Relationship between CARD15, SLC22A4/5, and DLG5 polymorphisms and early-onset inflammatory bowel diseases: An Italian multicentric study

Alessandro Ferraris, Barbara Torres, Daniela Knafelz, Arrigo Barabino, Paolo Lionetti, Gian Luigi De Angelis, Giuseppe Iacono, Bronislava Papadatou, Giovanna D'Amato, Vincenzo Di Ciommo, Bruno Dallapiccola, Massimo Castro

Research output: Contribution to journalArticlepeer-review


Background: Inflammatory bowel disease (IBD) has been associated with several polymorphisms in genes likely involved in innate immune responses and integrity of epithelial mucosal barrier. A major role in adult Crohn's disease (CD) has been defined for 3 polymorphisms in the CARD15 gene, whereas variants in the SLC22A4, SLC22A5, and DLG5 genes could have a minor contribution to IBD susceptibility. Methods: We analyzed a panel of 6 polymorphisms within these genes in 227 Italian early-onset IBD patients (134 CD, 93 ulcerative colitis [UC]; age at diagnosis ≤18 years) and 166 unaffected control subjects. Results: Each CARD15 variant was found to be independently associated with CD. After the genotypes at the 3 polymorphisms were combined, 37.3% patients carried at least 1 variant compared with 9.2% control subjects (odds ratio, 5.87; 95% CI 3.11-11.1; P <0.001). The combined frequency of CARD15 variants was also higher in UC children compared with control subjects (14% vs 9.2%), but this difference was not significant. However, CARD15 variants were associated with earlier onset of UC, and the mutation rate was significantly higher in UC patients with onset at or before 6 years of age compared with control subjects (27.6% vs 9.2%) (odds ratio = 3.76; 95% CI 1.42-9.94; P = 0.01). CARD15 variants also were associated with ileal CD involvement and a higher rate of extraintestinal manifestations in UC. Allele and genotype frequencies at SLC22A and DLG5 polymorphisms were not significantly different between cases and controls. Conclusions: Our results demonstrate that in the Italian population, the major CARD15 polymorphisms are associated with susceptibility to early-onset CD and with ileal involvement and suggest a previously unreported association with very early-onset, severe UC.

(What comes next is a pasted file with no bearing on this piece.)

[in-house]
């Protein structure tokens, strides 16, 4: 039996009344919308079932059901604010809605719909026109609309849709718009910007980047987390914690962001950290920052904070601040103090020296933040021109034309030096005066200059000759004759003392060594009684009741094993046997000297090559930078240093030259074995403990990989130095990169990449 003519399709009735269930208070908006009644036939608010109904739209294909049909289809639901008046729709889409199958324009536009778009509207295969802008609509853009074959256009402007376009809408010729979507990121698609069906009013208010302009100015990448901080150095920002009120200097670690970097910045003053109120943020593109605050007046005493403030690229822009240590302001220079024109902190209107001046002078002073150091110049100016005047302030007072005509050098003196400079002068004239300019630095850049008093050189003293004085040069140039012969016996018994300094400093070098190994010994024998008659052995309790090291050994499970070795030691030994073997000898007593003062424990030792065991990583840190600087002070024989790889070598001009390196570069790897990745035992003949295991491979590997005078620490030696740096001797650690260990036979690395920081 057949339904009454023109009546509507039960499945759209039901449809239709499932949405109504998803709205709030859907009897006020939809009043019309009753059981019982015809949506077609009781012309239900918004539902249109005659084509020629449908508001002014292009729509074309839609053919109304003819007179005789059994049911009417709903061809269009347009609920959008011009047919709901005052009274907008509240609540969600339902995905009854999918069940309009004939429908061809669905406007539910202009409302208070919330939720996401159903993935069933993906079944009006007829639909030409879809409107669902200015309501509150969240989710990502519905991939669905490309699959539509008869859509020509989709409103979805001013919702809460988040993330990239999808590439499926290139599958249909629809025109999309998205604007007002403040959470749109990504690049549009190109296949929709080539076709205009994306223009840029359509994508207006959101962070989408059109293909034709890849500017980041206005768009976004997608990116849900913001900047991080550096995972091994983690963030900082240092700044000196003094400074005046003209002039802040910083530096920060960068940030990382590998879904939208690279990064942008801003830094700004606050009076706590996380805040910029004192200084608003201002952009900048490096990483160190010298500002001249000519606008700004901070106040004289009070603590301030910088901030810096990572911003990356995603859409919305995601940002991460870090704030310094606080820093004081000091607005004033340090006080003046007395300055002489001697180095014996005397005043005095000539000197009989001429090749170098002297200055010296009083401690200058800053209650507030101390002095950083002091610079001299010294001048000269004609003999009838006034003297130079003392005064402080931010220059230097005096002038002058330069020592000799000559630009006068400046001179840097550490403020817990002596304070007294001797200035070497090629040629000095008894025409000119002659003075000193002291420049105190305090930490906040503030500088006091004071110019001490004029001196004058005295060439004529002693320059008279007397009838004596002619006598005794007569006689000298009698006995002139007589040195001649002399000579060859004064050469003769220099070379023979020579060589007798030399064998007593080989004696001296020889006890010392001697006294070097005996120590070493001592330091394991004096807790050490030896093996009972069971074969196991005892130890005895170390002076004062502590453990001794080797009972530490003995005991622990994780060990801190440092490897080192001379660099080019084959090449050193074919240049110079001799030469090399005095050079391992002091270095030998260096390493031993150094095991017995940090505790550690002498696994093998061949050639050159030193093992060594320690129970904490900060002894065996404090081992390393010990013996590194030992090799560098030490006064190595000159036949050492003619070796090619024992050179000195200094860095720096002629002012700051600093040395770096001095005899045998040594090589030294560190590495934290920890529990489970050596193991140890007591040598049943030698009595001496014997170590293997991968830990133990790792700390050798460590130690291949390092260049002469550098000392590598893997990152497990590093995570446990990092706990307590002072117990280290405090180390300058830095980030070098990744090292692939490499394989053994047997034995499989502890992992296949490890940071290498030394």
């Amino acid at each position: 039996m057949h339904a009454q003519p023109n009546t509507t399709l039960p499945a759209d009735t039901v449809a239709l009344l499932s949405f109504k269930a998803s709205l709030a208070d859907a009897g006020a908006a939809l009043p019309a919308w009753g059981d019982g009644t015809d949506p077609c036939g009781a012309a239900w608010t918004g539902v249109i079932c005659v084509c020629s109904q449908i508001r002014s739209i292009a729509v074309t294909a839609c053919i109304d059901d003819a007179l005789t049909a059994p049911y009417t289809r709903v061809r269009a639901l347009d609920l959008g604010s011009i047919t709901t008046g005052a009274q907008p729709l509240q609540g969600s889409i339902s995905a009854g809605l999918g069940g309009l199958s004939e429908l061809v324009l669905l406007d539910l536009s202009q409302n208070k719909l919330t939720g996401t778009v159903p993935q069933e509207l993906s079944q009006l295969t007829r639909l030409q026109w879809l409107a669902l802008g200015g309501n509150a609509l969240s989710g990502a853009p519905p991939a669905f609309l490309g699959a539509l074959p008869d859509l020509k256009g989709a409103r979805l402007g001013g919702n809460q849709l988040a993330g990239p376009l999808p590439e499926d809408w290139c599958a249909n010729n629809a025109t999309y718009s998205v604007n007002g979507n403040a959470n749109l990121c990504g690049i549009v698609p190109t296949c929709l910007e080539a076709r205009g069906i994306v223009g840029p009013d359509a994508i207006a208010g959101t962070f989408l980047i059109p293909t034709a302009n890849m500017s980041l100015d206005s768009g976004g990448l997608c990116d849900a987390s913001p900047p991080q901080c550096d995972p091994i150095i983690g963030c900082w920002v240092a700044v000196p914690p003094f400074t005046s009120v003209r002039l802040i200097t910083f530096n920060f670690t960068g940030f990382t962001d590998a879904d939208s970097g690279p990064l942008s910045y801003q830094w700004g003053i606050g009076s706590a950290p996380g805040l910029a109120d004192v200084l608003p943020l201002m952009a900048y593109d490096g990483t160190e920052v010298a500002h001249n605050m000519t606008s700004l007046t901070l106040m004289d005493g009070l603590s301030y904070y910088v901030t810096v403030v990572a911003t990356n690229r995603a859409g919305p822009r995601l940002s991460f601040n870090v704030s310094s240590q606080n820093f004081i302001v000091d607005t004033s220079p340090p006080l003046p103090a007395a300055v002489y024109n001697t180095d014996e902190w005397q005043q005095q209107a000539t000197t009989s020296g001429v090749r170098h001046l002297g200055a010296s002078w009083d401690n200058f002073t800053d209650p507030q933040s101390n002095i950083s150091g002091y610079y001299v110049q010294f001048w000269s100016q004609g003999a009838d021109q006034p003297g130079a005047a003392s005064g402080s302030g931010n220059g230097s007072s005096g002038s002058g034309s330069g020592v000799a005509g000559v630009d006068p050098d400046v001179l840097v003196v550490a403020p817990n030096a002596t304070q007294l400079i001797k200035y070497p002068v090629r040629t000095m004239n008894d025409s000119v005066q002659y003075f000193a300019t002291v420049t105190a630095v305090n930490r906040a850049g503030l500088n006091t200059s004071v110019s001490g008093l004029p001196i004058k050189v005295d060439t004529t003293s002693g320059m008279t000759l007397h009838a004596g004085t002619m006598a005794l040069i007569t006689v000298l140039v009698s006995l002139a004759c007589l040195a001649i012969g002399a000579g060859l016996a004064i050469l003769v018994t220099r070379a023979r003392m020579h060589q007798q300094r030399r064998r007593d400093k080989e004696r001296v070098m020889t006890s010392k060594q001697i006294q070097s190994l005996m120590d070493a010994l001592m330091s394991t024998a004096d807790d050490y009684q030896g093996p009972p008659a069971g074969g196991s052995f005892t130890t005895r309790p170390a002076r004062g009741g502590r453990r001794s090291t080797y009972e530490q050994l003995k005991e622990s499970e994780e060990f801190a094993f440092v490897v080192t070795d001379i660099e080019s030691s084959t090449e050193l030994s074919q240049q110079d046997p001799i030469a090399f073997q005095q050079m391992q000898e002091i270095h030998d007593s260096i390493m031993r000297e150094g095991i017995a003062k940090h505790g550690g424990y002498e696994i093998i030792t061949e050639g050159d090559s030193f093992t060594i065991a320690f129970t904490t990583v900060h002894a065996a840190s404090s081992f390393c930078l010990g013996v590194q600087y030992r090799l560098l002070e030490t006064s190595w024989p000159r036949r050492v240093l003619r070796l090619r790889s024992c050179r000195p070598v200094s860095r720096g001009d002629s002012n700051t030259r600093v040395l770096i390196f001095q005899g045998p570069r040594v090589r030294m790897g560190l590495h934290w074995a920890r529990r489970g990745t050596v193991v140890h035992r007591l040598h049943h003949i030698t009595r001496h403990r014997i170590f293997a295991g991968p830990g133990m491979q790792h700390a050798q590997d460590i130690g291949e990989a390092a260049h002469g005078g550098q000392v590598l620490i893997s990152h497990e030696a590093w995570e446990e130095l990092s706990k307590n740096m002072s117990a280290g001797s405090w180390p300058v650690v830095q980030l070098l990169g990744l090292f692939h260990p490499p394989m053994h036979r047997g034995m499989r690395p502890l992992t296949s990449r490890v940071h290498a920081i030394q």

Original languageEnglish
Pages (from-to)355-361
Number of pages7
JournalInflammatory Bowel Diseases
Issue number5
Publication statusPublished - May 2006


  • Children
  • Crohn's disease
  • Early-onset inflammatory bowel diseases
  • Genetic susceptibility
  • Genotype-phenotype correlation
  • Ulcerative colitis

ASJC Scopus subject areas

  • Gastroenterology


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